Incidence, persistence and risk factors of fear of falling in older adults: cohort study (2008–2013) in Rio de Janeiro, Brazil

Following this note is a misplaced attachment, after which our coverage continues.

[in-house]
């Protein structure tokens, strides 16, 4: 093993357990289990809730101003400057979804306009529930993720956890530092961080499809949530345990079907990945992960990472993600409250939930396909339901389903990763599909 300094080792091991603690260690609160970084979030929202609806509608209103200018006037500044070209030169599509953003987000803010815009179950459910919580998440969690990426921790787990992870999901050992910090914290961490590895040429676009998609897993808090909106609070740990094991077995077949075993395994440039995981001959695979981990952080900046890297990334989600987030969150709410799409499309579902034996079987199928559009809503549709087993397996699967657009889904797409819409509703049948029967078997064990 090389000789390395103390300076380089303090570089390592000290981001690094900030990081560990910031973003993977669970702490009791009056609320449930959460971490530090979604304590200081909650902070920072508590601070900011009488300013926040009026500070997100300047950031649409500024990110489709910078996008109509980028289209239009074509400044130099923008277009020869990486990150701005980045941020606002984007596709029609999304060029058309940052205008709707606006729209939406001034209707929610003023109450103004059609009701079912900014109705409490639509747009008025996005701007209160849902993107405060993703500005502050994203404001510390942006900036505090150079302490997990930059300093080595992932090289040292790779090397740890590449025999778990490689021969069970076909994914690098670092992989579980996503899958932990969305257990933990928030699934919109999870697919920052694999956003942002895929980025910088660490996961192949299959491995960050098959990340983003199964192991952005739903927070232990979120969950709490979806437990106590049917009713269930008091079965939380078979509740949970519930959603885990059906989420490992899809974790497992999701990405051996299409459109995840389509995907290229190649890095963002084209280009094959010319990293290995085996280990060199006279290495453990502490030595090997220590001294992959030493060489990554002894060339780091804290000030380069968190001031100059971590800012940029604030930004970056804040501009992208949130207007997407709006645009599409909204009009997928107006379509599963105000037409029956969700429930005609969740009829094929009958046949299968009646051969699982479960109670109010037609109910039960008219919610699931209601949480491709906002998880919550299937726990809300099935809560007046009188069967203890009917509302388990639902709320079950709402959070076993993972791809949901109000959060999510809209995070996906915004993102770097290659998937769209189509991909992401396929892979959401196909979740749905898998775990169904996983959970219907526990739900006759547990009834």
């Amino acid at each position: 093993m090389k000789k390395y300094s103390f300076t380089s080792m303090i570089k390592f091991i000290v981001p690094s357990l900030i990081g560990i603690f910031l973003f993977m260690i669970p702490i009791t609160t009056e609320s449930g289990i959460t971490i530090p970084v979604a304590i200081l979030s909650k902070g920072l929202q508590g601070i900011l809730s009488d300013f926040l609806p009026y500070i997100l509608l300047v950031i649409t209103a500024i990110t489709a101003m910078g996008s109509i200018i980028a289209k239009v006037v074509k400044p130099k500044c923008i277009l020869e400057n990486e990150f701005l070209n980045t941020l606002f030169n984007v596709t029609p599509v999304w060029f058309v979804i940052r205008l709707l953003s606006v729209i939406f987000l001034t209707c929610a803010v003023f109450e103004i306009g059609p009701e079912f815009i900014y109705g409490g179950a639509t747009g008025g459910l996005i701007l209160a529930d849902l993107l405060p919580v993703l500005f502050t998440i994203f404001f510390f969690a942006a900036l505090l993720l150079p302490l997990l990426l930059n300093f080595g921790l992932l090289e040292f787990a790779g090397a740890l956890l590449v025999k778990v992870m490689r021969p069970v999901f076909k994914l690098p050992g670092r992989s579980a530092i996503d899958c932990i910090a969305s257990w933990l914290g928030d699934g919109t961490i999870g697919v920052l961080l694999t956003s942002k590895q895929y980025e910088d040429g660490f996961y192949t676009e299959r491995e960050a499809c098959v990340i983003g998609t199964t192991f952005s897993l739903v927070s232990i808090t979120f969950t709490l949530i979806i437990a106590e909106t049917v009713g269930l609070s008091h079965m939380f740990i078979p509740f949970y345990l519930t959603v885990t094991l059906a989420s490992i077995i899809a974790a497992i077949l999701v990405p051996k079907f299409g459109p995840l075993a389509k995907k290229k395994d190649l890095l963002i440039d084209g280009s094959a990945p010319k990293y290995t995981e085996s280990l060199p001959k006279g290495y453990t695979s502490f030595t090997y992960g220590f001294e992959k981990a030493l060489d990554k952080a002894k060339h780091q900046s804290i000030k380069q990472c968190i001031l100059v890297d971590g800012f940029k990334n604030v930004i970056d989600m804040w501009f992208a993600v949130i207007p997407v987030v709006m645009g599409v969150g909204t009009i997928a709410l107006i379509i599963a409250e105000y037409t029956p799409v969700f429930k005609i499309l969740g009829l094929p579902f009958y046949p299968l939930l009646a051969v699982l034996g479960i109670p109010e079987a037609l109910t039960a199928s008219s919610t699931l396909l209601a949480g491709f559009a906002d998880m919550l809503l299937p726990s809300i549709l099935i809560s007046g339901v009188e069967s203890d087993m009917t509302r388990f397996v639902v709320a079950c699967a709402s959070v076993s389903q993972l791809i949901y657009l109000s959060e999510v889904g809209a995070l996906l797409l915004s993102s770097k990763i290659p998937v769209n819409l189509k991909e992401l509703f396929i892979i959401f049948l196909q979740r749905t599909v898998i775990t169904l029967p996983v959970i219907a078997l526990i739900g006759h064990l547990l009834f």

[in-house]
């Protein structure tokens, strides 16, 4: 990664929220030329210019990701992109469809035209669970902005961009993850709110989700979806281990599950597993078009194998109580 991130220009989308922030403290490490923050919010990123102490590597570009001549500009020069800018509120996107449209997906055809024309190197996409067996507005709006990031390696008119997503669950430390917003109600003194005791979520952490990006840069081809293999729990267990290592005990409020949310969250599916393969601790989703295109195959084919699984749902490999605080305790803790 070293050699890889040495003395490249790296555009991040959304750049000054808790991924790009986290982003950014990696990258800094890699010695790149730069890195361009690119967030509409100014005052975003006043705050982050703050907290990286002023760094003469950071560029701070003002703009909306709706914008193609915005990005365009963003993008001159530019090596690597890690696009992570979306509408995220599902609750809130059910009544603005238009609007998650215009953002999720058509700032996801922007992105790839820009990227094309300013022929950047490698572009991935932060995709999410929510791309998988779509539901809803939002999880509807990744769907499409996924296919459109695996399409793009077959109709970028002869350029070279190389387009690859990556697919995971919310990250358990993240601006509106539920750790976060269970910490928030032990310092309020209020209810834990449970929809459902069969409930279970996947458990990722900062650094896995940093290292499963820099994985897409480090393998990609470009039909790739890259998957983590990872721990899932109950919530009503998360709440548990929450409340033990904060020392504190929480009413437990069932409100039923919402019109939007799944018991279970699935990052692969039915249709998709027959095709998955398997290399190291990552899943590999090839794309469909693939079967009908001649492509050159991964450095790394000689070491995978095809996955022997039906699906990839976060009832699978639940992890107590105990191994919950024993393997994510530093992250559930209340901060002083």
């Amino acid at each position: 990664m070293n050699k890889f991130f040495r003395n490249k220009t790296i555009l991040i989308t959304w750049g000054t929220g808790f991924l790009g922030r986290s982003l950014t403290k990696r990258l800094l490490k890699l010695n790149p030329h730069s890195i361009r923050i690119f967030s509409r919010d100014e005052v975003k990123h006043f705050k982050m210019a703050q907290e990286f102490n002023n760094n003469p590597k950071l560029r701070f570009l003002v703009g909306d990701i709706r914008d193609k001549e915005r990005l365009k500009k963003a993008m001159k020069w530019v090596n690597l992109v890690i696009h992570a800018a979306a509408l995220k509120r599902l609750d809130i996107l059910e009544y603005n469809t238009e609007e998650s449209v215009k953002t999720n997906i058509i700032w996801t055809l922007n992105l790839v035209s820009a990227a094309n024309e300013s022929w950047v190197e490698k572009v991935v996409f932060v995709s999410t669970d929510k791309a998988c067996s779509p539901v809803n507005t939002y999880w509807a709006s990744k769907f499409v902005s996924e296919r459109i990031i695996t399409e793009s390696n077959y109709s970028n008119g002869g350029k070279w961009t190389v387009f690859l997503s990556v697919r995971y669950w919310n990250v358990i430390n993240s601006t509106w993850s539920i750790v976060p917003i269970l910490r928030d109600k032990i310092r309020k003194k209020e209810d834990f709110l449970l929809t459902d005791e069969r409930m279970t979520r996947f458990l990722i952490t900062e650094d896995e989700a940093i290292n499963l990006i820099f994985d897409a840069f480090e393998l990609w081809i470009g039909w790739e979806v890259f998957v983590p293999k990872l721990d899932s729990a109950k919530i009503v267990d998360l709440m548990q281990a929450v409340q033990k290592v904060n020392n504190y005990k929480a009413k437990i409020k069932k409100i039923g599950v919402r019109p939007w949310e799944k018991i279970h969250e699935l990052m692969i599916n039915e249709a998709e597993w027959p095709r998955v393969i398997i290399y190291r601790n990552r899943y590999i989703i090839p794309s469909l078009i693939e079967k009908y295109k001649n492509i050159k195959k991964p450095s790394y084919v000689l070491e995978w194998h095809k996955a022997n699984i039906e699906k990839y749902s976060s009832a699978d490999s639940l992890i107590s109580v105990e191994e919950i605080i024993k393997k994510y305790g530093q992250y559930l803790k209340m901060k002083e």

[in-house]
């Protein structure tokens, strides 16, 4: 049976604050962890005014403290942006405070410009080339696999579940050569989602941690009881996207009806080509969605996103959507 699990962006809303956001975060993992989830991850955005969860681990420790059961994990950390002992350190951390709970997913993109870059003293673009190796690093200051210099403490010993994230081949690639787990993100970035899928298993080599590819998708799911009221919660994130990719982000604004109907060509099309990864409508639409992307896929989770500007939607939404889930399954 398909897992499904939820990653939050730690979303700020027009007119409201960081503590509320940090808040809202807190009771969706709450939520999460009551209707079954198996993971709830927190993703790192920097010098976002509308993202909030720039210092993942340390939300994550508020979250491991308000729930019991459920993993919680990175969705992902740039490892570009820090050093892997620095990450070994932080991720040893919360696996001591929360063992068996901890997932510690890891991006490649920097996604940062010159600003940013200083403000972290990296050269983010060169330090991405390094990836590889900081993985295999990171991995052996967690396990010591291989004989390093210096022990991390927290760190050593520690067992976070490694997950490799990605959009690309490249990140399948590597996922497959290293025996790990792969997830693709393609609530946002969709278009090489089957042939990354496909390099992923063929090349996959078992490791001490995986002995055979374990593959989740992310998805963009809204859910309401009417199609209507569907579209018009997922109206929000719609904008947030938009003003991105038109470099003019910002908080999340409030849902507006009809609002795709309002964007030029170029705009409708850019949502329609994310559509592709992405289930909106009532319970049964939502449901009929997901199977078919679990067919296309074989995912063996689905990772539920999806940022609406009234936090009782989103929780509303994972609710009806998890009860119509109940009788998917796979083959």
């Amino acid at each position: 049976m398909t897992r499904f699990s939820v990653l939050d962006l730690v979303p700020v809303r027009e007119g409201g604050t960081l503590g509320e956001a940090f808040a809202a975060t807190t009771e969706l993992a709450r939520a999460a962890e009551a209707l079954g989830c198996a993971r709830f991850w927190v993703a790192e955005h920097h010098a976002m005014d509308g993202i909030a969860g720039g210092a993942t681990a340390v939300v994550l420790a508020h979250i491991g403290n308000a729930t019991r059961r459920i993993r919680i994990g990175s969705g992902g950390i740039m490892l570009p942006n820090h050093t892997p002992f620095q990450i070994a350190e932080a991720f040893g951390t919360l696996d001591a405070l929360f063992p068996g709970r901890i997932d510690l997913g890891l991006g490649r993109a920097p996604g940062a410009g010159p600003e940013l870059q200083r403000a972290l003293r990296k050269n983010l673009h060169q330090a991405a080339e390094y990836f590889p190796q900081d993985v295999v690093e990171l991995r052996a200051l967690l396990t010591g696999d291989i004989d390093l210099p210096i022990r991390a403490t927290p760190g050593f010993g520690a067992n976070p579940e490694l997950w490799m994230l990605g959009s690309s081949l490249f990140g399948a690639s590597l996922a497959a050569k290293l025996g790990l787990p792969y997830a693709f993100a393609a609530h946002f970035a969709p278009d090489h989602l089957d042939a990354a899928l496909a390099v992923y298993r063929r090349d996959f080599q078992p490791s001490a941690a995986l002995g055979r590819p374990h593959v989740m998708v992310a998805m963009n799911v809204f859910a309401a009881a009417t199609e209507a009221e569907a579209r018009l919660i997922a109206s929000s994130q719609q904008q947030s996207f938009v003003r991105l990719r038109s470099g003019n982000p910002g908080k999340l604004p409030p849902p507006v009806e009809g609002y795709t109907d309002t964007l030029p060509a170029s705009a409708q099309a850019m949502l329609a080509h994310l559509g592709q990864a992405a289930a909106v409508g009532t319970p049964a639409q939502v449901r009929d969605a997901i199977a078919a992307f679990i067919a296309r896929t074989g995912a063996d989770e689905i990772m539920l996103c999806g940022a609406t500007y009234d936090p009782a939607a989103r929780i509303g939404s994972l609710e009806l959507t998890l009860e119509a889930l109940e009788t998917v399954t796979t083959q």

ABSTRACT OBJECTIVE To evaluate the incidence and persistence of fear of falling in older adults and the clinical/functional, psychosocial and lifestyle-related risk factors. METHODS A longitudinal study with 393 community-dwelling older adults aged 65 years and over (110 men/ 283 women) resident in the North Zone of the city of Rio de Janeiro, Brazil. The fear of falling was assessed by the Falls Efficacy Scale-I-BR. The explanatory variables assessed were: number of comorbidities and medicines, history of falls, fracture from falling, use of walking aids, functional dependence in basic and instrumental activities of daily living, hearing and visual impairment, hand grip strength, walking speed, self-rated health, body mass index, depressive symptoms, cognitive impairment, living alone and activity level. Incidence, persistence and risk factors were estimated. Multivariate analysis was performed using Poisson Regression, obtaining relative risks (RR) and corresponding to 95% confidence intervals. RESULTS Among the 393 participants, fear of falling occurred in 33.5% and was persistent in 71.3%. Incidence was found to associate with using seven or more medicines and reporting worse activity level than the prior year. Risk factors for persistent fear were: using seven or more medicines, a history of one or two falls, reduced walking speed, hearing impairment, cognitive impairment, depressive symptoms and poor or very poor self-rated health. CONCLUSION Fear of falling is a frequent and persistent condition. Many factors related to persistent fear showed no association with the incidence of fear, emphasizing the need for focused strategies to reduce risk factors that may be associated with the chronification of fear of falling.